My Honda Lemon

@SGraves. It is disappointing to have problems in a new car. I had the same problem with a Toyota 4Runner we purchased back in 2003. Part of the problem was the failure of the dealer’s service department to solve the problem. Ultimately, the problem was solved and the 4Runner has been trouble free in the 17 years we have owned the vehicle.

I have purchased upright vacuum cleaners for our church and for my son from Big Lots. These vacuum cleaners come with a factory warranty and are sold as “factory reconditioned”. My guess is that these vacuum cleaners came back to the original store that sold them and then were returned to the distributor. If the defect was minor, it was repaired. I never had a problem with these reconditioned machines. Our custodian has stressed tested them–equivalent if driving a car and doing a wide open throttle 0-60 test at every stoplight. These vacuum cleaners have held up well under commercial conditions.

We turned into a vacuum idiot. At home bought a nice hoover at goodwill for $10 for the porch, needed new wheels, $8, works great, all the bells and whistles. Oreck at the cabins not working so good, $265 for a complete rebuild. I think the dealer was junk. Wanted to pick it up, it was ready he said, nothing done to it screws from the bottom gone and plate on the bottom held on by electrical tape. Luckily we had 2 Orecks 1 for each cabin, and the repair one I will pick up in June. Dealers, repair shops for anything can be hit or miss.

They didn’t build the car, Honda did. Your beef is with the manufacturer. Their hands are tied. The dealer probably shouldn’t have made the trade offer. They should have known all it would do is make you angrier.


What year are you talking about? Honda had problems with the 2016 Civic.

My current experience with Honda on my 2019 Accord was: after 6 failures and 37 days out of service and 3 separate demand letters (after each of VA lemon law qualifier tests was reached) they are still claiming nothing serious is going on and they reject to buy it back, even when it qualifies on multiple “either of these” factors under VA law.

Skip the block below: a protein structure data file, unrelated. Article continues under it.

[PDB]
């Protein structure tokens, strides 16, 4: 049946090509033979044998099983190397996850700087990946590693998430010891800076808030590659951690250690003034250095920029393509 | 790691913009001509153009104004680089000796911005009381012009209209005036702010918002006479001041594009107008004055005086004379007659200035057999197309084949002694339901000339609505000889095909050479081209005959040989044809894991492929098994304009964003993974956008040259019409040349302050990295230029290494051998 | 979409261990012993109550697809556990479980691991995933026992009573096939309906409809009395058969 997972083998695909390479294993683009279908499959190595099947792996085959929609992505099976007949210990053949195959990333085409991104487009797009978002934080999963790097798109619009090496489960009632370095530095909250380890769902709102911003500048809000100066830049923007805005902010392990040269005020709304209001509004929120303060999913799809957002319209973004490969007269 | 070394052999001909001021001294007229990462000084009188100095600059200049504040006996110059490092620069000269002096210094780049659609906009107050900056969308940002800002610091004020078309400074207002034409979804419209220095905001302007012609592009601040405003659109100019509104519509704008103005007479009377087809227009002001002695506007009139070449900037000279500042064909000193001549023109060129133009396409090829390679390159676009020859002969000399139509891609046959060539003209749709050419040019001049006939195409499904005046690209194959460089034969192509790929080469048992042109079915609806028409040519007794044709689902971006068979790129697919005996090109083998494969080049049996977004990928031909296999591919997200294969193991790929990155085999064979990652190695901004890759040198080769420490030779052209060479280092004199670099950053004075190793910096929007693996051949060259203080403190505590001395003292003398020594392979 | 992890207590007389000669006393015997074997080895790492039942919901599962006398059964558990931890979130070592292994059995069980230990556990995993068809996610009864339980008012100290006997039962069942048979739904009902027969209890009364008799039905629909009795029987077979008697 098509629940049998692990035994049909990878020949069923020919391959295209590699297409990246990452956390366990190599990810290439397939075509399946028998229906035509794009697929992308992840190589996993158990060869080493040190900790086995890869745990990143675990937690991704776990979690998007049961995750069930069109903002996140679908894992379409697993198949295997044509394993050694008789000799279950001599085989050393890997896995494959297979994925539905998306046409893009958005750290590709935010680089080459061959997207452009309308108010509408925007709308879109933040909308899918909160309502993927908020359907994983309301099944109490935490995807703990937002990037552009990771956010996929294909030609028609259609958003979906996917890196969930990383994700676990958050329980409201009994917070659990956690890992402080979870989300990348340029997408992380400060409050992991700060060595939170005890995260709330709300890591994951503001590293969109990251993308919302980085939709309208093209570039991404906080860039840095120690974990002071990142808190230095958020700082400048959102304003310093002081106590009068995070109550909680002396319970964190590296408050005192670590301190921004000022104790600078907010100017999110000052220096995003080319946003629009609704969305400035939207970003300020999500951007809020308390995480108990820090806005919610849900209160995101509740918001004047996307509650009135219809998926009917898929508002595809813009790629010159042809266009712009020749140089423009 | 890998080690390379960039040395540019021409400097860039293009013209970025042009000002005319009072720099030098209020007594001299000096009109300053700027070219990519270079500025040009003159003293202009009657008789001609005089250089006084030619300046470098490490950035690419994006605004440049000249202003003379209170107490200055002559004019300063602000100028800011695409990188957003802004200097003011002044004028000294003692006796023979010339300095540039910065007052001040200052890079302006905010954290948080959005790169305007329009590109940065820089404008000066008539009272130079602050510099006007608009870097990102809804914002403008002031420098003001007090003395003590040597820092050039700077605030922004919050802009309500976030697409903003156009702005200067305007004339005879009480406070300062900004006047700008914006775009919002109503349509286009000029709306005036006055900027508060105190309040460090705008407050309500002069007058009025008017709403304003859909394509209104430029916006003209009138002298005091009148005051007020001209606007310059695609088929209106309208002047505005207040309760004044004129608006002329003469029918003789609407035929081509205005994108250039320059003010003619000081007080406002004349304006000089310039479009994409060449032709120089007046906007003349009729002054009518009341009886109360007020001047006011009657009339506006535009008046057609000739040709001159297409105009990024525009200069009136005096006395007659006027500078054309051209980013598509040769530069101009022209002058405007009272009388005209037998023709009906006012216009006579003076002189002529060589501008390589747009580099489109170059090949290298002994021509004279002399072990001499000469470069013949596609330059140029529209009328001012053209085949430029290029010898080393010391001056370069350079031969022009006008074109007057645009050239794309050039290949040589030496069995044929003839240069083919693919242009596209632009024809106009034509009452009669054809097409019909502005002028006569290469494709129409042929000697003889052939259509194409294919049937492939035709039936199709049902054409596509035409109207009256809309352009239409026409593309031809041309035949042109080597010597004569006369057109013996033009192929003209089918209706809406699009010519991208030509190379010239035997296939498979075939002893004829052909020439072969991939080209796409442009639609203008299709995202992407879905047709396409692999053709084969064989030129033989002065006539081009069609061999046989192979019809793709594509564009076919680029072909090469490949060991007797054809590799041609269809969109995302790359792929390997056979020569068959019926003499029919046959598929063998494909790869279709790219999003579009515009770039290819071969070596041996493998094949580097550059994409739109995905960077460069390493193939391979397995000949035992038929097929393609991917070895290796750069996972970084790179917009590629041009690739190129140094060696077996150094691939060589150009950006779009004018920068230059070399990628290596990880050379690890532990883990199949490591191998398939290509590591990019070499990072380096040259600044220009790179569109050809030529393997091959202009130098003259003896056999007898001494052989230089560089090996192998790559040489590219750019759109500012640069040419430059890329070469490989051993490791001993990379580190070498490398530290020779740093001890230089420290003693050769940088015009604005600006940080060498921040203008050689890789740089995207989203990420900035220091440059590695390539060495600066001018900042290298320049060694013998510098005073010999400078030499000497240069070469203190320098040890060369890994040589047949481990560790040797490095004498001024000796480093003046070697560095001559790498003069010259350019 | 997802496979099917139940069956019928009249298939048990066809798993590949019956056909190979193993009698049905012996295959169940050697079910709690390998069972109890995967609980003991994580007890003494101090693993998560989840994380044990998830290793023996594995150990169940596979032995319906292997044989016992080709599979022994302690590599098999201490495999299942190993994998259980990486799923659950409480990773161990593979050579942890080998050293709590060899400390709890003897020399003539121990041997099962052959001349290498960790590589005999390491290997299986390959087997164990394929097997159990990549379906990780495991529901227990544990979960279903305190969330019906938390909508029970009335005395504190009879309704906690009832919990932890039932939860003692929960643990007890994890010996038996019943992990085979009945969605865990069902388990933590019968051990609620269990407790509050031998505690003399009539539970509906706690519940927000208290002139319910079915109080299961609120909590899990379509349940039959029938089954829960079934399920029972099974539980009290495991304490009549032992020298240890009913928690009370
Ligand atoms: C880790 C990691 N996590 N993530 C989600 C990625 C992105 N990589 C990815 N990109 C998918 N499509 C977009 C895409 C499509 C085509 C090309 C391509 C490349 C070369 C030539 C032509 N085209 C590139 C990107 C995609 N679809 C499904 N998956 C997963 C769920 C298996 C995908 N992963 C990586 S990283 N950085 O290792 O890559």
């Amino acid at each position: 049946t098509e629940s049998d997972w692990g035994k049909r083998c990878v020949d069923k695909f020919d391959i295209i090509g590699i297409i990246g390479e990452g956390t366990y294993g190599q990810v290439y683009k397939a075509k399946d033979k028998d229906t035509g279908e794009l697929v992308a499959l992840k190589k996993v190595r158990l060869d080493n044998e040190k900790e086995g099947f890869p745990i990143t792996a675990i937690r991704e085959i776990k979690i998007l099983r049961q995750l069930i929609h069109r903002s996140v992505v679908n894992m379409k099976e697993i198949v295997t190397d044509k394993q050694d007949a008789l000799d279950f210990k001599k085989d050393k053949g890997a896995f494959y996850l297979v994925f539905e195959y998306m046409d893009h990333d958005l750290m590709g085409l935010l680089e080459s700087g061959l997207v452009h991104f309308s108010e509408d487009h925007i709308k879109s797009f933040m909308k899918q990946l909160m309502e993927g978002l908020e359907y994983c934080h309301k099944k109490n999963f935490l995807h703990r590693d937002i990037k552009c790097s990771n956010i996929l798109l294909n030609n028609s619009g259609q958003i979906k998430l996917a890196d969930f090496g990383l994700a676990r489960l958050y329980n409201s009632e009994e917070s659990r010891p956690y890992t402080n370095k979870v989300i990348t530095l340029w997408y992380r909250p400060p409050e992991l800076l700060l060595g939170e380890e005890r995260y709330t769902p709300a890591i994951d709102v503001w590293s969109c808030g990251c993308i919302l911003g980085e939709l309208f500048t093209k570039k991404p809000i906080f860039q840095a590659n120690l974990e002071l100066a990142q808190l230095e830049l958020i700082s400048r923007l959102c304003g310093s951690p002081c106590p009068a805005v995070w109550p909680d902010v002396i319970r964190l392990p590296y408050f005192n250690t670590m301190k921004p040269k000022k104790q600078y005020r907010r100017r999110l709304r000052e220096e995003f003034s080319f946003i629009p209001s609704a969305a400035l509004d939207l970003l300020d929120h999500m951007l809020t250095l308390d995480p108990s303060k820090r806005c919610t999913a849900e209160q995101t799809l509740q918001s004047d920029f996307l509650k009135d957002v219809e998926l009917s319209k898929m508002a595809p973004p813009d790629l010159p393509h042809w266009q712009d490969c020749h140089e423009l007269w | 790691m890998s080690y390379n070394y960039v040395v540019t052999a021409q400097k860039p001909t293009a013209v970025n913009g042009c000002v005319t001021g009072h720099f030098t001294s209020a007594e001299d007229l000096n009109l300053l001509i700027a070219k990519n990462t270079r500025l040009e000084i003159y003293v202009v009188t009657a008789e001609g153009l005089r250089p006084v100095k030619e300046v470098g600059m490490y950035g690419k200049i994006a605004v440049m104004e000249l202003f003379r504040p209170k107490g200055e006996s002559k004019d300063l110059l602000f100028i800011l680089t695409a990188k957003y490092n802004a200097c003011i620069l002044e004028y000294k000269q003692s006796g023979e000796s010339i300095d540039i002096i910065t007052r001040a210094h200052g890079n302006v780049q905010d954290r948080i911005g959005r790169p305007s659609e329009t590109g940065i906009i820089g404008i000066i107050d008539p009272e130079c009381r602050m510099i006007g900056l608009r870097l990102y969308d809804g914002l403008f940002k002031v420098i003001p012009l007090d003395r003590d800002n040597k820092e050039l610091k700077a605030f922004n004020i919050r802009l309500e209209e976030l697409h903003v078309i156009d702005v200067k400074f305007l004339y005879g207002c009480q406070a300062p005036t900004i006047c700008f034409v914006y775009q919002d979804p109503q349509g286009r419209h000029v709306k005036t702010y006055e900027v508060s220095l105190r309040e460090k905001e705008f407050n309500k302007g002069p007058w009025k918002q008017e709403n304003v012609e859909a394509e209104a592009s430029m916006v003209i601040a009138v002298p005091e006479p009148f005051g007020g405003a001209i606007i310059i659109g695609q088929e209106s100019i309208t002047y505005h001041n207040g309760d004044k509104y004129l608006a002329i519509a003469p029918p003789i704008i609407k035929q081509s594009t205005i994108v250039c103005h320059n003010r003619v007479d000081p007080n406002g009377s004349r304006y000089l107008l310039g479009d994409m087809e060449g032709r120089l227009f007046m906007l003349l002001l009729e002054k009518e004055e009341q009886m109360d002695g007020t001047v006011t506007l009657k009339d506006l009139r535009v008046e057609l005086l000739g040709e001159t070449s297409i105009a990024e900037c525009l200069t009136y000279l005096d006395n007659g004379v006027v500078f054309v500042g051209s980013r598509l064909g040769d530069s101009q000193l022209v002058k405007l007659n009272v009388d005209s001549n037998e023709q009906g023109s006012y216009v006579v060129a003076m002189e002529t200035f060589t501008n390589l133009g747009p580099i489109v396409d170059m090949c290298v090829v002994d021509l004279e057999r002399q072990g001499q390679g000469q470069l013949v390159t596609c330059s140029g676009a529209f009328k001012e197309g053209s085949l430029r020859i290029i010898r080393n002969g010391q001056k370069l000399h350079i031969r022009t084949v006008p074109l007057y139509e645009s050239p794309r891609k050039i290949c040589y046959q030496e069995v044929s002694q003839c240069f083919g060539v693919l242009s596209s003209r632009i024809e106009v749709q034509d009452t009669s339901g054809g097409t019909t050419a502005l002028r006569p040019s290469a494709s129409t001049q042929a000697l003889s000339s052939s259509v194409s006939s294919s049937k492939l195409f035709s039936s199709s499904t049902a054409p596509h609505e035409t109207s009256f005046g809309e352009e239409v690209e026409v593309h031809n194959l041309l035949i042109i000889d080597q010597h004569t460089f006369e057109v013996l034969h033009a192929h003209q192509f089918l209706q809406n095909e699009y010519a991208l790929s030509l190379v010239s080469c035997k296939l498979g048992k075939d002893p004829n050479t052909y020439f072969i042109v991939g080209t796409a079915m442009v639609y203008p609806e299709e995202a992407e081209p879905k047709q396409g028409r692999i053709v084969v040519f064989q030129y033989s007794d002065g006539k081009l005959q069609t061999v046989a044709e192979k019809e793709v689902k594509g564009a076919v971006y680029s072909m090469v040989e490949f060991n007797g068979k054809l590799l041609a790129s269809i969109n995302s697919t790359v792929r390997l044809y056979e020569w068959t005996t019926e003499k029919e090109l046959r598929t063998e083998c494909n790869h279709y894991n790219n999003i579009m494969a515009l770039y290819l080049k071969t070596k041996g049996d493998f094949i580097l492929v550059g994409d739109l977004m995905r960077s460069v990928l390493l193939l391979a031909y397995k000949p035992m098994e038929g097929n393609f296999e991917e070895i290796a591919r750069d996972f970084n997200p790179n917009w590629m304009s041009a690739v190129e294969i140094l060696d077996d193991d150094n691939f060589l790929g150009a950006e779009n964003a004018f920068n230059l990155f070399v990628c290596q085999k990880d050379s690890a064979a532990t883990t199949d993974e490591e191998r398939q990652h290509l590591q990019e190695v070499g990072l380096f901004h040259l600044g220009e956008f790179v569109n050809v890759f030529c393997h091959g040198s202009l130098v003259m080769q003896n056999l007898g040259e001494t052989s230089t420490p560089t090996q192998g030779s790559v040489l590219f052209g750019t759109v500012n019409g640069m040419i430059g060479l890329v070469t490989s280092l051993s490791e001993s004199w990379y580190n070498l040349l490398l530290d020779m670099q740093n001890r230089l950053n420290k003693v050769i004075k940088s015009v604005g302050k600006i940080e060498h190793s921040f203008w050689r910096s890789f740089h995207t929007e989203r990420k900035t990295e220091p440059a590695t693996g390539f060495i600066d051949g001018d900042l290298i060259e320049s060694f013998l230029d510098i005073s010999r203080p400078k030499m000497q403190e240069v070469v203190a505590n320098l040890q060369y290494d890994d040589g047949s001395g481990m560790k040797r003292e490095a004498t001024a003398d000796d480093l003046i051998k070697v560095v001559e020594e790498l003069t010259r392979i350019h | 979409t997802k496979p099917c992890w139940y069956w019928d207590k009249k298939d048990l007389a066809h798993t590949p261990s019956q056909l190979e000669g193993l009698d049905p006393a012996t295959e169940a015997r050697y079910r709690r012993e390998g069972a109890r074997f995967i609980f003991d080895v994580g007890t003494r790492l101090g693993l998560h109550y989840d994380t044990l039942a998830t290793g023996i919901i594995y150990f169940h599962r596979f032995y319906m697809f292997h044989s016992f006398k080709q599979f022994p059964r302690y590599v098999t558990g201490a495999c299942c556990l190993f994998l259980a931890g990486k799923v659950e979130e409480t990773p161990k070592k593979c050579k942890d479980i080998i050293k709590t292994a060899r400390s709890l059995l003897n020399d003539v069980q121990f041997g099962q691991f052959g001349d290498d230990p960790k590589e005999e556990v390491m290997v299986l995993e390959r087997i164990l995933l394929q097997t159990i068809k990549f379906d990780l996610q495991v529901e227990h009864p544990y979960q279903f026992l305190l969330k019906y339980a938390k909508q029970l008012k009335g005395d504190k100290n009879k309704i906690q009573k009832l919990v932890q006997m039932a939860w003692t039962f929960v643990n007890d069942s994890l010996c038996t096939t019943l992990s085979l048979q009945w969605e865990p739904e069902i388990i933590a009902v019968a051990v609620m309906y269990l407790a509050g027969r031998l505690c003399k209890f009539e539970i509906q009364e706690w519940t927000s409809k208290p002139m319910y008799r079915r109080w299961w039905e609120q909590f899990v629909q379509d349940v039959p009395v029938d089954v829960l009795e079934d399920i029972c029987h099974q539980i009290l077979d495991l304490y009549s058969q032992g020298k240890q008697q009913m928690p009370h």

My bet is: Honda made so many changes in the last generation and received such a flood of problems that they are trying to plug the holes in the levy with all their fingers.
All the tactics of denial were deployed on me, with the latest twist of them rejecting to give me a written response on my last request.
They are clearly testing me on if I’m indeed going to deploy the lawyer on them.
I will not hesitate to do that, but for now I went above the head of the “mediator” assigned to me and requested response from his supervisor, they are cobbling the answer “since the case has to be reconsidered”.
If that is not “yes”, the only next step is to actually go with professional legal representation :frowning:

Sounds like Honda to me. I’ve gotten so many excuses that it’s ridiculous. Stick with it brother…

I’m not giving in. I’ll stay at it as long as it takes…and a lawyer is not off the table at all.

Scott W. Graves,Sr.
Spes Mea In Deo

No experience w/Florida Lemon Law, but it seems only fair — I know it takes a lot of chutzpah to believe the legal system has anything to do with fairness … lol … — but still it seems only fair to give Honda a chance to effect a timely repair before throwing in the towel. They’ll provide you an acceptable loaner in the meantime, right? If it’s only a couple of weeks with the loaner, suggest to give them a chance. Honda may be running into some technical problems in making their vehicle designs overly complex. It’s fairly easy to design a complex desktop computer that’s reliable when sitting still on top of a desk, always between 60 and 80 degrees F; but trying to put that same sort of complicated electronics into a car that’s going over bumps, around corners, and a much higher temperature range, that’s a major challenge.

Oh no, not another of George’s stories … lol … years ago I happened to be watching while a coworker was busily designing a circuit board , when his boss walked into the room. Pages and pages of D-sized sheets on the table. Boss: “how’s it going?”. Friend: “Mostly ok, but I’m having to correct some issues doing the timing diagrams now.” Boss: “timing diagram problems? it’s a digital circuit, and/or logic is all, it either works or it doesn’t” Friend (getting red in the face): “it’s pretty clear you’ve never designed a digital circuit that’s used in any actual real-world product” … lol …

It’s not about complexity of the task, but about maturity of the product delivery process in the company.
I think Honda decided to cut corners in all these pesky tests/approvals/changes process thingies, which were slowing down the time to market, but these processes were there for a good reason, so now the consequences come.

If I had been your friend’s boss and he spoke to me that way, I would have fired him immediately, and had security escort him off the premises.